Nova Scotia Labour Force Survey : Annual Highlights
Labour Force Survey, 2022: Nova Scotia Annual Highlights
Nova Scotia’s labour market continued its positive momentum in 2022, continuing the recovery witnessed in 2021. The average employment level in 2022 was 15,600 jobs higher than the previous year and the average unemployment rate in 2022 was the lowest of any year since the beginning of the modern Labour Force Survey. However, part-time and youth employment has yet to recover to pre-COVID levels.
Nova Scotia's Labour Market Trends 2018-2022
- The labour force expanded by 1.2% in 2022 in Nova Scotia (6,200 persons), following a rebound in 2021 of +3.8%. From 2018 to 2022, the labour force increased by 4.9%, despite the disruptions caused by COVID-19.
- Nova Scotia’s employment level increased for the second straight year in 2022. 15,600 jobs were added (+3.4%) compared with 2021. These gains were due to increases in full-time jobs (+20,900 jobs, +5.6%).
- The part-time employment level, however, fell in 2022 compared to the prior year. 5,300 part-time jobs were lost (-6.0%), and the number of part-time jobs remained short of pre-pandemic levels. This includes individuals switching between part-time and full-time job status.
Labour Market Indicators, Nova Scotia, 2018-2022
- The average unemployment rate in Nova Scotia in 2022 was 6.5%, the lowest of any year in the the history of the modern Labour Force Survey.
- The participation rate (number of Nova Scotians aged 15 and up participating in the labour market) decreased by 0.6 percentage points in 2022 to 61.0%, and remained 0.8 percentage points short of the pre-pandemic year of 2019.
- Nova Scotia’s employment rate increased for the second year in a row in 2022, as the effects of the decrease in unemployment outweighed the drop in the participation rate. The employment rate rose 0.6 percentage points to 57.0%, but remained 0.2 percentage points short of the 2019 figure.
Employment Change by Selected Demographics, Nova Scotia, 2021-2022
- Nova Scotia’s employment recovery following the arrival of the COVID-19 pandemic in 2020 has been unevenly distributed across demographic groups and industries.
- The youth (aged 15-24) employment level increased by 1.4% (+900 jobs) in 2022, compared to gain of 3.4% among the entire provincial labour force aged 15 and up.
- Nova Scotia men gained more jobs than women in 2022 (+8,700 jobs, +3.7%; versus +6,900 jobs, +3.0%). Both genders lost part-time jobs, but this was more pronounced for women (-4,400 jobs, -7.7%) than men (-1,000 jobs, -3.3%).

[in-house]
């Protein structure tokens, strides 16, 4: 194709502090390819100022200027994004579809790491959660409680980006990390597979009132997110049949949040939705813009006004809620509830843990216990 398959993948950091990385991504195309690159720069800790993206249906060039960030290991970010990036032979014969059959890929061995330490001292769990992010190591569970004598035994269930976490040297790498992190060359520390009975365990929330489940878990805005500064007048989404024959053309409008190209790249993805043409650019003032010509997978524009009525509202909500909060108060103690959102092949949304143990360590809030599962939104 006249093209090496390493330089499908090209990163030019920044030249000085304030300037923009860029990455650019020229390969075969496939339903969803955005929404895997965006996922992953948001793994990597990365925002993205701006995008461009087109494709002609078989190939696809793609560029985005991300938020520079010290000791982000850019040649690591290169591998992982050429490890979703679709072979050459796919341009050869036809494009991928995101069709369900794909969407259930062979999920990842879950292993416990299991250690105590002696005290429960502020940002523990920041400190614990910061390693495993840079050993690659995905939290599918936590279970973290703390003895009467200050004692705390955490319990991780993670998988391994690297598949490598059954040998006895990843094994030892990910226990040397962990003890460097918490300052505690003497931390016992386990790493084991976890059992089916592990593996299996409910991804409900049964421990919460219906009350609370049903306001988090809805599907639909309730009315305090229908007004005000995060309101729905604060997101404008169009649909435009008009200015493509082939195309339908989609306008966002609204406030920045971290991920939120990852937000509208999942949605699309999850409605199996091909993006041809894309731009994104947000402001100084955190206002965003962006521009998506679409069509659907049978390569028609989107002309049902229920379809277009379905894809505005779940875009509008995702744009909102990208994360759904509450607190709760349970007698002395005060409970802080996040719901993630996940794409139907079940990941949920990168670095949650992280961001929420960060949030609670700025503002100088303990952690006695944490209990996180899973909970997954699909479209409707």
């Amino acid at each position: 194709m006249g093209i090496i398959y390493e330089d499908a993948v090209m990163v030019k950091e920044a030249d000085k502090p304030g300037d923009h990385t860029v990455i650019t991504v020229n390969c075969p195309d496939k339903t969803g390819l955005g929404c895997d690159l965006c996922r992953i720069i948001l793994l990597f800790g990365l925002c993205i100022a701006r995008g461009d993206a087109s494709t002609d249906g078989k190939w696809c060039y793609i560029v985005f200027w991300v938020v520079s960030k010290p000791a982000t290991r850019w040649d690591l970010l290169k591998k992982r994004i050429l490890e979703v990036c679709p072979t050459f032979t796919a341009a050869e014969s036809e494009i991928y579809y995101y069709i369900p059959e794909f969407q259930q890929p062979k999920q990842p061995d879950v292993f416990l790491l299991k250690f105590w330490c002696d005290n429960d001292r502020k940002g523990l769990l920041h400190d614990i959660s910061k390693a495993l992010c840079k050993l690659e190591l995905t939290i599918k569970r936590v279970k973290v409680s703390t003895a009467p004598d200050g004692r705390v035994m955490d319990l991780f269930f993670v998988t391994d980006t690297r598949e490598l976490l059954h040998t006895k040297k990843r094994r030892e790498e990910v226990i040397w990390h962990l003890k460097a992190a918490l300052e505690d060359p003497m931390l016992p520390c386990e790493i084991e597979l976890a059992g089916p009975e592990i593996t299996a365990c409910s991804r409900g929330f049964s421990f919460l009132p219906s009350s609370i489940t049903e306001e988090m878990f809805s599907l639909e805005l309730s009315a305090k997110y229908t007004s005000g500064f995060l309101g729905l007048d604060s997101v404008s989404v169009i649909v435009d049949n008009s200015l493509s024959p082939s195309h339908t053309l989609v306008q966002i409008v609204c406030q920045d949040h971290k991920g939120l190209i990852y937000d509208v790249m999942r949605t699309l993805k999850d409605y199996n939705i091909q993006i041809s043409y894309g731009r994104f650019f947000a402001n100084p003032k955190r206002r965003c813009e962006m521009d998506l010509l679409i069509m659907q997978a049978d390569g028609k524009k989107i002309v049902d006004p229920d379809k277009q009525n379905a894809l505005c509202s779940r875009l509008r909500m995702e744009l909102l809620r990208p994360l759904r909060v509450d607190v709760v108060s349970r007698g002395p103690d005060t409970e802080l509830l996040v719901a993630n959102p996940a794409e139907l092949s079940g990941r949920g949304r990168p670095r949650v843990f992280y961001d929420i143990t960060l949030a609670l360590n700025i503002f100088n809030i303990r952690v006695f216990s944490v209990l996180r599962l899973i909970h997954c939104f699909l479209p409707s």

- The industries with the largest employment gains in 2022 were “construction” (+4,500 jobs, +12.6%), “health care and social assistance (+4,000 jobs, +5.4%), and “professional, scientific and technical services” (+3,700 jobs, +10.6%). “Transportation and warehousing” posted the largest job losses of any industry (-2,400 jobs, -9.9%).
Employment Change and Labour Market Indicators By Economic Region, 2022
- The Halifax region accounts for just over half of the provincial labour force. Nearly two-thirds of jobs gained in 2022 were in this region (+10,200 jobs, +4.3%).
- By percentage increases, the Annapolis Valley region led the province with an employment gain of 8.4% (+4,800 jobs), followed by the Cape Breton region at 7.0% (+3,400 jobs). The North Shore was the only economic region to register a decrease in jobs over 2022 (-2,900 jobs, -4.2%).
- The Halifax region posted the highest employment (63.4%) and participation (66.7%) rates of any economic region in the province in 2022.
- The Annapolis Valley economic region recorded the lowest average unemployment rate of any region in 2022 at 4.9%.
- The Cape Breton region had the lowest employment (47.1%) and participation (53.3%) rates of any economic region. While the Cape Breton region continued its historical trend of having a considerably higher unemployment rate than the rest of the province in 2022 at 11.6%, this is the lowest unemployment rate recorded in the region in the available data dating back to 2006.
Labour Force Survey Glossary
Employment: Employed persons are those who, during the reference week, did any work for pay or profit or had a job and were absent from work.
Employment rate (employment/population ratio): Number of employed persons expressed as a percentage of the population 15 years of age and over. The employment rate for a particular group (for example, one defined by age, sex, marital status, or province) is the number employed in that group expressed as a percentage of the population for that group.
Labour force: Civilian non-institutional population 15 years of age and over who, during the survey reference week, were employed or unemployed. Prior to 1966, persons aged 14 and over were covered by the survey.
Participation rate: Total labour force expressed as a percentage of the population aged 15 years and over. The participation rate for a particular group (for example, women aged 25 years and over) is the labour force of that group expressed as a percentage of the population for that group.
Unemployment: Unemployed persons are those who, during reference week, were without work, were available for work and were either on temporary layoff, had looked for work in the past four weeks or had a job to start within the next four weeks.
Unemployment rate: Number of unemployed persons expressed as a percentage of the labour force. The unemployment rate for a particular group (for example, one defined by age, sex, or marital status) is the number of unemployed persons in that group expressed as a percentage of the labour force for that same group.
Source: Statistics Canada Labour Force Survey Guide